Doug TenNapel. Bad Island. (Graphix, 2011) A sci-fi riff on Jules Verne’s The Mysterious Island? In comic book form? By Doug TenNapel? With flying robots? That’s just not fair.

Doug TenNapel. Cardboard. (Graphix, 2012) It’s Pinocchio! Well, with self-replicating monsters bent on destroying the world and replacing it with their own demonic cardboard reality. Bwahahaha!!!

Doug TenNapel. Ghostopolis. (Graphix, 2010)This riff on The Wizard of Oz supercharges everything: The wizard isn’t some benign old man behind a curtain, he is a mighty sorcerer who is not about to give up control of his kingdom. There is no Glenda the good witch but a twelve foot black man with a Jesus complex. No flying monkeys, just demonic man-sized bugs. And Toto is a skeleton horse. No Garth, you aren’t in Kansas anymore, this is the afterlife!

Ursula Vernon. “Dragonbreath” (Series):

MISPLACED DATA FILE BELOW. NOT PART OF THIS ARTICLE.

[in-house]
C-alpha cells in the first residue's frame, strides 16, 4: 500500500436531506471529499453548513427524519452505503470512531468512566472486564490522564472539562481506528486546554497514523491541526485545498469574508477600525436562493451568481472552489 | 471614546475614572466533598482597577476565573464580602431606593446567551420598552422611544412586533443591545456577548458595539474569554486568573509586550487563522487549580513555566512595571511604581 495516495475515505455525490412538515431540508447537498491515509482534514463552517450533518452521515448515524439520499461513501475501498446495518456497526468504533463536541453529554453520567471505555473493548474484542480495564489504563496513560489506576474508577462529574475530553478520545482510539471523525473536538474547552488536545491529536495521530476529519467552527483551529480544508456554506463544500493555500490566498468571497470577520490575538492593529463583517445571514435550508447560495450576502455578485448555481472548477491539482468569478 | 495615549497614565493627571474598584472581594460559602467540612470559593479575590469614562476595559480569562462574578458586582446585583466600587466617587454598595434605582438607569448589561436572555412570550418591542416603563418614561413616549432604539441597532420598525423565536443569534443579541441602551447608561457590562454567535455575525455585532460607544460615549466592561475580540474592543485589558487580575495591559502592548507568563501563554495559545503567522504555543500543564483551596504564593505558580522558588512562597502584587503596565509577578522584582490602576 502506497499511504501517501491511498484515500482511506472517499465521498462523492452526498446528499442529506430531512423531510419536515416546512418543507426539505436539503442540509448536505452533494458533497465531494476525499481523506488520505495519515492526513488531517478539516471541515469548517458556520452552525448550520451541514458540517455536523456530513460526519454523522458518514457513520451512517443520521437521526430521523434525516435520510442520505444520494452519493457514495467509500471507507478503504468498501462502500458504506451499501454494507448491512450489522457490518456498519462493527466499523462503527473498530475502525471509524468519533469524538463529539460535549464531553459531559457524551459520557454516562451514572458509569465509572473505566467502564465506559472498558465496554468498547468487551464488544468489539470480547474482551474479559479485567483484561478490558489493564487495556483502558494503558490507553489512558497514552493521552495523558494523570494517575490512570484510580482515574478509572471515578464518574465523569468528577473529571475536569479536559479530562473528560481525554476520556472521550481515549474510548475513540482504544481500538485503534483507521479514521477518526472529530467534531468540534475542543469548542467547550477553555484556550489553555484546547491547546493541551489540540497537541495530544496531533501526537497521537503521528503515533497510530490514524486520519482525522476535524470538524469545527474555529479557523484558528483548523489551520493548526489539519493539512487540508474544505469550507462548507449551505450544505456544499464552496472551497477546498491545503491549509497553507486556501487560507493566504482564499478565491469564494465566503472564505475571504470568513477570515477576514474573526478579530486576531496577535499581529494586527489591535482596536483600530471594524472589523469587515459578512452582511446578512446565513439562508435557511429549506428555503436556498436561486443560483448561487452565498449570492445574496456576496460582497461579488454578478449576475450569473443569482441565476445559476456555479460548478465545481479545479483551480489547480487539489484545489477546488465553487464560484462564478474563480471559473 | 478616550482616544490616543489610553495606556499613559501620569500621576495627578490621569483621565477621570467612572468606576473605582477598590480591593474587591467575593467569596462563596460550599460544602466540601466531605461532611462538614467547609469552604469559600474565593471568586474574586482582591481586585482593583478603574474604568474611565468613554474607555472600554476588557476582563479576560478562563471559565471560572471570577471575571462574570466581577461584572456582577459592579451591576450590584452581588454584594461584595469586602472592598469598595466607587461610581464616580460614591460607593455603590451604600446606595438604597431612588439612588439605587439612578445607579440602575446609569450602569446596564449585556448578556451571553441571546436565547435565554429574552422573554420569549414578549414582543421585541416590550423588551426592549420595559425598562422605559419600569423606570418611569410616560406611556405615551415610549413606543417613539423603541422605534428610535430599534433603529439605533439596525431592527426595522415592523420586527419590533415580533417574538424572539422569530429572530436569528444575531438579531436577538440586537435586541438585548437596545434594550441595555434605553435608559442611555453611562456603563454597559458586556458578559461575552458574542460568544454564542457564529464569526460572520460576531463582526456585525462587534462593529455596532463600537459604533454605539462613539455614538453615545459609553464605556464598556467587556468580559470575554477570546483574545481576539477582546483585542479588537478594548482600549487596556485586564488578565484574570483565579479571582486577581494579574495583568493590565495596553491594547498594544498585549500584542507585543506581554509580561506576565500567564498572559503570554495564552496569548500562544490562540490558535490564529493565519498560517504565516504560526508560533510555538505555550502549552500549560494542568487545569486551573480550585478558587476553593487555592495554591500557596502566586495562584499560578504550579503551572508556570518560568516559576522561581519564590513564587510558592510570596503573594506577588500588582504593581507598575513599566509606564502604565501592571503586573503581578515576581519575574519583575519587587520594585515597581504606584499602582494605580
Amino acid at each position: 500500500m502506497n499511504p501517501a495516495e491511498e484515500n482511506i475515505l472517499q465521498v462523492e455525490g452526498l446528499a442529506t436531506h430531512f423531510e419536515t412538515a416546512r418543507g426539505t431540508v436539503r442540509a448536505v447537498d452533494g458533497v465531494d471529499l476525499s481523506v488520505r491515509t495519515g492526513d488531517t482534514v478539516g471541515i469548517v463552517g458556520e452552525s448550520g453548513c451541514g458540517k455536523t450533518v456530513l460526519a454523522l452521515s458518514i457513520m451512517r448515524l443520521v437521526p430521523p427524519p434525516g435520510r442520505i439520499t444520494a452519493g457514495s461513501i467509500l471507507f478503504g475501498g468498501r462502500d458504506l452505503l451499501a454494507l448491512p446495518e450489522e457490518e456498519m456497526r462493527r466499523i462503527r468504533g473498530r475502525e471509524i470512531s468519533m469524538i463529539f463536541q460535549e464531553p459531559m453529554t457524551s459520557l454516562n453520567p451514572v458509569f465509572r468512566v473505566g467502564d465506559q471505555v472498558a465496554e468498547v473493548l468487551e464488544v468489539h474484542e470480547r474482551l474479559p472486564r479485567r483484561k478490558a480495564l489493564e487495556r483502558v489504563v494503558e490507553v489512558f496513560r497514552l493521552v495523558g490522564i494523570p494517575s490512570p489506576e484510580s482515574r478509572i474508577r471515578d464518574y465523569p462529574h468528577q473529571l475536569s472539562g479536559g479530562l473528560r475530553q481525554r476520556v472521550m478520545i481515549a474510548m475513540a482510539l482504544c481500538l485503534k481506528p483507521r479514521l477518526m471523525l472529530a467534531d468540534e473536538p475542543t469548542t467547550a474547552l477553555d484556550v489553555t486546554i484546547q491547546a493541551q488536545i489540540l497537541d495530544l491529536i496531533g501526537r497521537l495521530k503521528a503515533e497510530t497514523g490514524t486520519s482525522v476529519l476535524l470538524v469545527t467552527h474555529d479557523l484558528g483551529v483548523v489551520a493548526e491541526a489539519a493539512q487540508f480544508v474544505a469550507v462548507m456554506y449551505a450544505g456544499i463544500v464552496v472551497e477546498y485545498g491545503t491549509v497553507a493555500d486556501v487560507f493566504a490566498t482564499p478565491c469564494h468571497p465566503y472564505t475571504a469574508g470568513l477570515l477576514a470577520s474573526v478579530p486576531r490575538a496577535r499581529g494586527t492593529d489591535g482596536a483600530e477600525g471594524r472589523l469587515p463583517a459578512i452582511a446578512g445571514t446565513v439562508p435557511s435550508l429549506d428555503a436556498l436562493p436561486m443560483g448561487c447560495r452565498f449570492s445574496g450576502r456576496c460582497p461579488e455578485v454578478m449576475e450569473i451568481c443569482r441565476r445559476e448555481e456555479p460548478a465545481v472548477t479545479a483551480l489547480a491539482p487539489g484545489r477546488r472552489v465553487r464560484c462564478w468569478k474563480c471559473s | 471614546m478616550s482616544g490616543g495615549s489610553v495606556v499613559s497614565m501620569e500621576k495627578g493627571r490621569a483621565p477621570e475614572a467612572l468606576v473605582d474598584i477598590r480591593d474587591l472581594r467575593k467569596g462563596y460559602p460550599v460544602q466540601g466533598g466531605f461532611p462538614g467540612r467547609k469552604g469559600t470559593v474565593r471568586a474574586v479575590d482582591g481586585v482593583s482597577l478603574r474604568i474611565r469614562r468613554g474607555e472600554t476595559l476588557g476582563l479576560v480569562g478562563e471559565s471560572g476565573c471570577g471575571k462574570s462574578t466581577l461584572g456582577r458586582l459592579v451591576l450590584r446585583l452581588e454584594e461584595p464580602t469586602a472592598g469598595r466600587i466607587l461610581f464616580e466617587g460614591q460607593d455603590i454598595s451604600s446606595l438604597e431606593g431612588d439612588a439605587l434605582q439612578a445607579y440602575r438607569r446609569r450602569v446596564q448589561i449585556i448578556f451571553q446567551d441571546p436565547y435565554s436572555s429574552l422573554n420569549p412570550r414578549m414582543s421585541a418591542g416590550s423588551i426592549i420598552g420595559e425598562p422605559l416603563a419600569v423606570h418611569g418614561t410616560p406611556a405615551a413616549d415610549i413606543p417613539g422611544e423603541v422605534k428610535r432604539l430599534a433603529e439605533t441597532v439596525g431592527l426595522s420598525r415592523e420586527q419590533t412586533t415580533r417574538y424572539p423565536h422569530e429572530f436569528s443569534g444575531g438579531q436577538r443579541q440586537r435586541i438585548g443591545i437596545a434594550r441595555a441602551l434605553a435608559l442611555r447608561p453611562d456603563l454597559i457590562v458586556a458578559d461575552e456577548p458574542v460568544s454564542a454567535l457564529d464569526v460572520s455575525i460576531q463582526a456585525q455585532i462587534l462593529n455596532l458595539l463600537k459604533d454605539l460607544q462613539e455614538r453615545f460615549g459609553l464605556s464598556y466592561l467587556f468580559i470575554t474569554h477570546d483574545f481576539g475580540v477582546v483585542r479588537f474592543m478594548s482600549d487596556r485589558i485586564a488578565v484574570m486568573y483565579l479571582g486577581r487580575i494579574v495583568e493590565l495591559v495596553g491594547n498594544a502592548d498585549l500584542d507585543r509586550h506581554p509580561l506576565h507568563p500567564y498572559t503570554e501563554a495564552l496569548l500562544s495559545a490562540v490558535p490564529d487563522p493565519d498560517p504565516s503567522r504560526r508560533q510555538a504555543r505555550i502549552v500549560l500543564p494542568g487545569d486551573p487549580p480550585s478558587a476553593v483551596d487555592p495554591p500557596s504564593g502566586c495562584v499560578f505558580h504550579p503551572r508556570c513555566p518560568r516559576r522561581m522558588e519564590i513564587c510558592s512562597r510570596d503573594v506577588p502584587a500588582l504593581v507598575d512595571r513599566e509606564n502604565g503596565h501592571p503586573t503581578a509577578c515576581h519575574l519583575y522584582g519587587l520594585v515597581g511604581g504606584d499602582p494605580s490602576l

Dragonbreath. [Book 1] (Dial Books, 2009)
Attack of the Ninja Frogs. [Book 2] (Dial Books, 2010)
Curse of the Were-Weiner. [Book 3] (Dial Books, 2010)
Lair of the Bat Monster. [Book 4] (Dial Books, 2011)
No Such Thing as Ghosts. [Book 5] (Dial Books, 2011)
Revenge of the Horned Bunnies. [Book 6] (Dial Books, 2012)
When Fairies Go Bad. [Book 7] (Dial Books, 2012)
Danny Dragonbreath, the breathing fire-delayed elementary school dragon, faces down a freakish Frank in a cafeteria smackdown for the ages, takes the bus to Fairie land and ancient Japan, battles Jackalopes and Ninja frogs, and generally does the whole scary/funny routine in this hybrid graphic/text series for the younger crowd.

Drew Weing. Set to Sea. (Fantagraphics Books, 2010) A huge lug of a man struggles to find the words to tell a story, and instead finds a story to tell, all told with very few words at all. This is why people read comics.

Chris Wooding. Malice. (Scholastic, 2009) Come get pulled into a dark world of mechanized evil, a comic book hell that is all too real for those kids who dare to escape the deadly monotony of daily life. Told both in words and comic-style pictures, this first tale in a new series just jumps off the page.

Chris Wooding. Havoc. (Scholastic, October 2010)

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Primarily for Teen Guys: